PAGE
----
1) the sense of movement (the direction in which the blocks on either side of the fault move) - this is controlled by the type of stress that is applied.
2) the orientation of the fault surface (the angle of the plane of fracture)

Fault Terminology
Fault Plane - the plane along which the rock or crustal material has fractured.
Hanging Wall Block - the rock material which lies above the fault plane.
Footwall Block - the rock material which lies below the fault plane.

Photo journal

Faults

Origin of Hydrocarbons

Earth Structures
In order to understand the structure we find near the surface of the earth, we must understand the interior of the earth and its gross structure. Much of the what we know, or think we know, about the structure of the earth is related to indirect observations we have made that help us make hypotheses about it. The structure of the earth appears to unique, at least within our solar system and may be related to the way we believe the earth formed
Terranes
Terrane accretion is the process of continent building in which smaller units of exotic crust (both oceanic and continental) collide and become welded to a larger continental craton. Terranes differ sufficiently from the craton petrologically and stratigraphically and are often bounded by known or suspected faults. Terrane is a general term for an exotic geologic unit, and they need not possess specific characteristics, except that they differ from the craton. Often, terranes are separated by clear physical boundaries between rock groups and breaks in stratigraphy that cannot be explained by conventional facies changes or unconformity (Coney et al., 1980). Many terranes display sedimentary or volcanic rock characteristics that are of oceanic origin rather than continental, but some simply are of a different continental origin than the one to which they are accreted. Paleomagnetic data are sometimes used to differentiate between terranes and craton. When available, faunal variations can be clues to terrane classification.

Terrane accretion during primarily Mesozoic to early Cenozoic time into the Cordillera of western North America extended the continental margin to the west by over 500 km in some areas and caused deformation as far east as the Great Plains. The terranes were accreted as a result of the closing of the Paleozoic Pacific Ocean and consist of pieces of oceanic and possibly continental crust, as well as some oceanic arcs (Coney et al., 1980).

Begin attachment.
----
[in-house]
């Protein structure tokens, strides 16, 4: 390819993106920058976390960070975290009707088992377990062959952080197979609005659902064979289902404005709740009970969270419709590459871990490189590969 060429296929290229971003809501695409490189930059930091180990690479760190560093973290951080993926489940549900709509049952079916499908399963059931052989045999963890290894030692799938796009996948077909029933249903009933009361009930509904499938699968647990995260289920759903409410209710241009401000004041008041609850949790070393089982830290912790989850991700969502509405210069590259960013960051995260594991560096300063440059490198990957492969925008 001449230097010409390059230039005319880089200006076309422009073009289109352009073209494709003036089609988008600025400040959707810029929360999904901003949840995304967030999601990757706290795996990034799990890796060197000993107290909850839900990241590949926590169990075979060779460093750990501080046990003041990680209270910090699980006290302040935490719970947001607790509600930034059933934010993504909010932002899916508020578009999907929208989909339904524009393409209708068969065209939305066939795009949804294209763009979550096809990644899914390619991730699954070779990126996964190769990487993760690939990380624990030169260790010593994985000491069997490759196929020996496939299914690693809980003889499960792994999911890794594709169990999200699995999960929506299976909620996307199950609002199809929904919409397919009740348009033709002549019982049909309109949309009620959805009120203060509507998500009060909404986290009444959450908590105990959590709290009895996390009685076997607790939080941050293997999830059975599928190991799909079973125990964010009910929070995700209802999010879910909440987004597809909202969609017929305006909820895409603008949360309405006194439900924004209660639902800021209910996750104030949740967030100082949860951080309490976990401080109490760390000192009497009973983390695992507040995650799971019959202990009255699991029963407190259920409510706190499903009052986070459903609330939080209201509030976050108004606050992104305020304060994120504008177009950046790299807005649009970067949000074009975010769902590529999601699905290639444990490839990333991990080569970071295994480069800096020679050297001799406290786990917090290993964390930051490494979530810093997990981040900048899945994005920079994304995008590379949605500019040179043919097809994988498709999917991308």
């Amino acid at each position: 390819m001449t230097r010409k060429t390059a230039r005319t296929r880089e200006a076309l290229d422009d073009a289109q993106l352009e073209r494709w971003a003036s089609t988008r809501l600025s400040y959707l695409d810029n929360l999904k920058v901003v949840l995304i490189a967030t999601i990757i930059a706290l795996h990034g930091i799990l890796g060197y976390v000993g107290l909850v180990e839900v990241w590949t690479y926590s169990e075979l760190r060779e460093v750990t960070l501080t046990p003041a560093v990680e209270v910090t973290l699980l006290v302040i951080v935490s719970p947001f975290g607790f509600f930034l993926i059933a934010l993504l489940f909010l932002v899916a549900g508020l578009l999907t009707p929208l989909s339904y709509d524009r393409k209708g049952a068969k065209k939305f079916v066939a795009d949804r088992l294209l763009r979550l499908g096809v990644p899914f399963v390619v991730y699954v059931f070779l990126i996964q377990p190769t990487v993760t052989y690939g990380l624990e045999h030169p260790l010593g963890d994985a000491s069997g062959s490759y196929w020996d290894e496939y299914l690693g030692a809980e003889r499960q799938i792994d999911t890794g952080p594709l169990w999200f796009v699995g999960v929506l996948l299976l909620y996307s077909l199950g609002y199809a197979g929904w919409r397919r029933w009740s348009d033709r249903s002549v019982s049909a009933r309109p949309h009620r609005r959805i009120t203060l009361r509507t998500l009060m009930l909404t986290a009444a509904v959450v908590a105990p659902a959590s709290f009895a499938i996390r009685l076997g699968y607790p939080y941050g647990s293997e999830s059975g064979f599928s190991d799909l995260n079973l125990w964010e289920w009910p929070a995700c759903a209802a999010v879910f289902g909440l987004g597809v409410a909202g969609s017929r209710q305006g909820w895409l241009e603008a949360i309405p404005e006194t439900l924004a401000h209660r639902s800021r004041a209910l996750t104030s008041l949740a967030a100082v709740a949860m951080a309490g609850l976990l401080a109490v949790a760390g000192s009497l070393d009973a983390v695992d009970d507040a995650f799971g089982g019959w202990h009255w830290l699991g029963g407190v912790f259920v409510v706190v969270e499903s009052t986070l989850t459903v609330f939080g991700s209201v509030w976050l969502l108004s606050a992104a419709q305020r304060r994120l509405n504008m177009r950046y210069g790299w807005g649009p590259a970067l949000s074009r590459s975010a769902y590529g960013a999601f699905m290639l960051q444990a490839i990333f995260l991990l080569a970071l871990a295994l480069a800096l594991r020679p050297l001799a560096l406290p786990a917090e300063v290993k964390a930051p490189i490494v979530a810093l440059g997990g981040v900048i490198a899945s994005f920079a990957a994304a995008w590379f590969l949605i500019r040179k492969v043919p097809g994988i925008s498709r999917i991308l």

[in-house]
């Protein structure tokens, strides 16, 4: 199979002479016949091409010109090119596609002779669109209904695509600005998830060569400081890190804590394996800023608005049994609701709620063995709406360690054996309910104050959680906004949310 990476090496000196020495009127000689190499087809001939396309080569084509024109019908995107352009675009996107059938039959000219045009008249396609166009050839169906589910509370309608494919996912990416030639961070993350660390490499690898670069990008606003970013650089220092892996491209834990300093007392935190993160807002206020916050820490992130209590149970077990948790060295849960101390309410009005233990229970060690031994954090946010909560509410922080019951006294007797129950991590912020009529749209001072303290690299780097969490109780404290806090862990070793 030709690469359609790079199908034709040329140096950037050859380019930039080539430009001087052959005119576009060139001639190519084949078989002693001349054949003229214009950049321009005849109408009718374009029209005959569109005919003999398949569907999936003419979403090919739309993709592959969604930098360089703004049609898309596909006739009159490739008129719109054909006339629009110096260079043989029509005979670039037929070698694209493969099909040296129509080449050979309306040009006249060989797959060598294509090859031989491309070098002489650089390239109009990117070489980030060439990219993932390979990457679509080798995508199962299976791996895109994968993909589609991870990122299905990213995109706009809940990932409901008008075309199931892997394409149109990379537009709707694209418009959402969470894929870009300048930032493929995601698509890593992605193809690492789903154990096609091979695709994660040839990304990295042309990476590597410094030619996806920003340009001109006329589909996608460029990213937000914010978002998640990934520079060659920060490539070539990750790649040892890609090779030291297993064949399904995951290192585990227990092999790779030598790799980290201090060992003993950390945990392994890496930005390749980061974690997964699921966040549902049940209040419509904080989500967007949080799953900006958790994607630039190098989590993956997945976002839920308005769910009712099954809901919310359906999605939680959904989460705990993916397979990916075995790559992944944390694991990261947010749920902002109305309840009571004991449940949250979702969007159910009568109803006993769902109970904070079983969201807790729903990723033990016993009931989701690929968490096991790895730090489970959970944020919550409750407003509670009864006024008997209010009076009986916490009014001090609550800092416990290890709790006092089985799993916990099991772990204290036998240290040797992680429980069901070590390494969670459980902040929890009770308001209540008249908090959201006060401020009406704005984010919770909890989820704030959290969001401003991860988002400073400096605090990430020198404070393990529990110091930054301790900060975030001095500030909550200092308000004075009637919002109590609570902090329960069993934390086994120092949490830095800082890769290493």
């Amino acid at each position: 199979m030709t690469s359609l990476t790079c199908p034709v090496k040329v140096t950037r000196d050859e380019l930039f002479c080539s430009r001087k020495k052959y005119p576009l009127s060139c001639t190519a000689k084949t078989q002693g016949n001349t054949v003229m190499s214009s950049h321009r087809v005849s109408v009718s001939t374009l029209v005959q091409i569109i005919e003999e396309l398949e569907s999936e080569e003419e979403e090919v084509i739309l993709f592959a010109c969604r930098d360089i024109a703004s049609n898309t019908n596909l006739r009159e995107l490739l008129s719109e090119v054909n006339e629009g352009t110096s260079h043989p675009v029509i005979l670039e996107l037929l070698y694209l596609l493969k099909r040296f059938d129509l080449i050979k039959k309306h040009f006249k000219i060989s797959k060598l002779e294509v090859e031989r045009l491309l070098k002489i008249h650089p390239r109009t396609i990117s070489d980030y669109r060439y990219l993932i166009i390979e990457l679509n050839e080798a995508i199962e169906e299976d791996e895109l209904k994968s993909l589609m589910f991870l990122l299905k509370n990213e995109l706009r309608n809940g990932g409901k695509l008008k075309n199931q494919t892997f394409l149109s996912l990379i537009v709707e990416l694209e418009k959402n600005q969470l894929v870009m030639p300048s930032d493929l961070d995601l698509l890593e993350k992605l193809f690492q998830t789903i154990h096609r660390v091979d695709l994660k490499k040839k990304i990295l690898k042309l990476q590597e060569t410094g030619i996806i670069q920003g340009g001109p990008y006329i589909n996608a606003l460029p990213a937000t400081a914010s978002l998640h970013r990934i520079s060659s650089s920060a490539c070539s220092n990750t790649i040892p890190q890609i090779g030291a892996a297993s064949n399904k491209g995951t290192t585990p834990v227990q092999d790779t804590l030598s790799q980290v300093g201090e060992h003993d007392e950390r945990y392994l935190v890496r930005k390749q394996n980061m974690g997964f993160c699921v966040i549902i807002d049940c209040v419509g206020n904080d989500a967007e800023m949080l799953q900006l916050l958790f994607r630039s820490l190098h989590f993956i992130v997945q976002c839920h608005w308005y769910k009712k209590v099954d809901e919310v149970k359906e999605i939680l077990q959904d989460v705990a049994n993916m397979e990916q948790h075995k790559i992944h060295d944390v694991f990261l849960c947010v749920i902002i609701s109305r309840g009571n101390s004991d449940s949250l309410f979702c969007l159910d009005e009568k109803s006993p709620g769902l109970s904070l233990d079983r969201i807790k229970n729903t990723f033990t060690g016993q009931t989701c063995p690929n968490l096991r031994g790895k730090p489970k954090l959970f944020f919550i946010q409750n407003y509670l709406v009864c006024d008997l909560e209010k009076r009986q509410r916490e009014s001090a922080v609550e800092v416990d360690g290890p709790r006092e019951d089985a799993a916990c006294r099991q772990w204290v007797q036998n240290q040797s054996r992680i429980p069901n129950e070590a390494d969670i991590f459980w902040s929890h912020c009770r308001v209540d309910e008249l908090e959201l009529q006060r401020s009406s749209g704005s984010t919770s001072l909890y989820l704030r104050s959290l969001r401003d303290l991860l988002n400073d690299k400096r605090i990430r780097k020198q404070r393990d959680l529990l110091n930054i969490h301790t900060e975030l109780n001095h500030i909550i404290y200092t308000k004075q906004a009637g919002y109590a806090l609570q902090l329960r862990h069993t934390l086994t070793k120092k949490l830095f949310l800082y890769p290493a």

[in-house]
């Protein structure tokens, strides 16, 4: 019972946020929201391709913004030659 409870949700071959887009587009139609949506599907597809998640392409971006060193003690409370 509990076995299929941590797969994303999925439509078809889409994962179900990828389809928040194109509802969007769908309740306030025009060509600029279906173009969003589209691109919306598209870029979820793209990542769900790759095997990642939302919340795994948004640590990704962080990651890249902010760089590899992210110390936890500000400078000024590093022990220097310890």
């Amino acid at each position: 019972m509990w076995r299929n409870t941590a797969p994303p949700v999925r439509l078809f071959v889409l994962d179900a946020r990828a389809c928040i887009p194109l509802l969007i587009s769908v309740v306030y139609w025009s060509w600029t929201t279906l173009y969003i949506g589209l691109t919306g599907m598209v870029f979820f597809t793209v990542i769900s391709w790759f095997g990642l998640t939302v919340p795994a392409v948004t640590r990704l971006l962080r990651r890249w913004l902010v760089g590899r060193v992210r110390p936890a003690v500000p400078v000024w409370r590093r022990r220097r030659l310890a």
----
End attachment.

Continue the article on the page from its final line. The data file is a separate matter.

Terranes collide and accrete onto continents at convergent plate boundaries. The terranes ride along the subducting slab until they are scraped off by the over-riding plate. This causes folding and faulting in both the terrane and the continent. While the terrane is more buoyant than the subducting lithospheric slab, and most of it remains near the surface, some of the terrane may, in fact, be partially subducted with the slab beneath the over-riding plate. This partial subduction of oceanic or continental crust exposes those rocks to increased temperature and pressure. If the leading edge of the lithospheric slab were to neck and release from the system, removing the main driving force of the subduction, these metamorphosed crustal rocks could be re-exposed as the positively buoyant material rises back towards the surface. This bouyant re-surfacing also leads to uplift and seismic activity in the over-riding continental plate.


The silicone putty-flubber-corn syrup analog model in this study attempts to simulate this partial subduction and subsequent re-surfacing of the terrane in an oceanic-continental subduction zone. A second model created an idealized subduction zone with a manually plunged Plexiglas slab that allowed for the mathematical and graphical displays of flow and strain components in the mantle, which lead to observable deformation in the back-arc region of the over-riding continental plate.

Aleutian Islands

San Andreas fault

Introdusing to features

TERRANE MAP OF EUROPE

Tectonic Terrane Map of San Francisco

Paleotectonic Evolution of Tibet

Moon terrane

Terrane deformation and accretion in an oceanic-continental subduction zone

Berceley Glossary

Soil liquefaction

Soil liquefaction

liquefaction

!!! About geology

Rocky Mountain Mineral Law Foundation

seismo flovage - salt geology

Rivers and meander loops

Aerial Photography of Southern California

Mass wasting

Rivers photo

Sole and turbedites

Kentucky Geology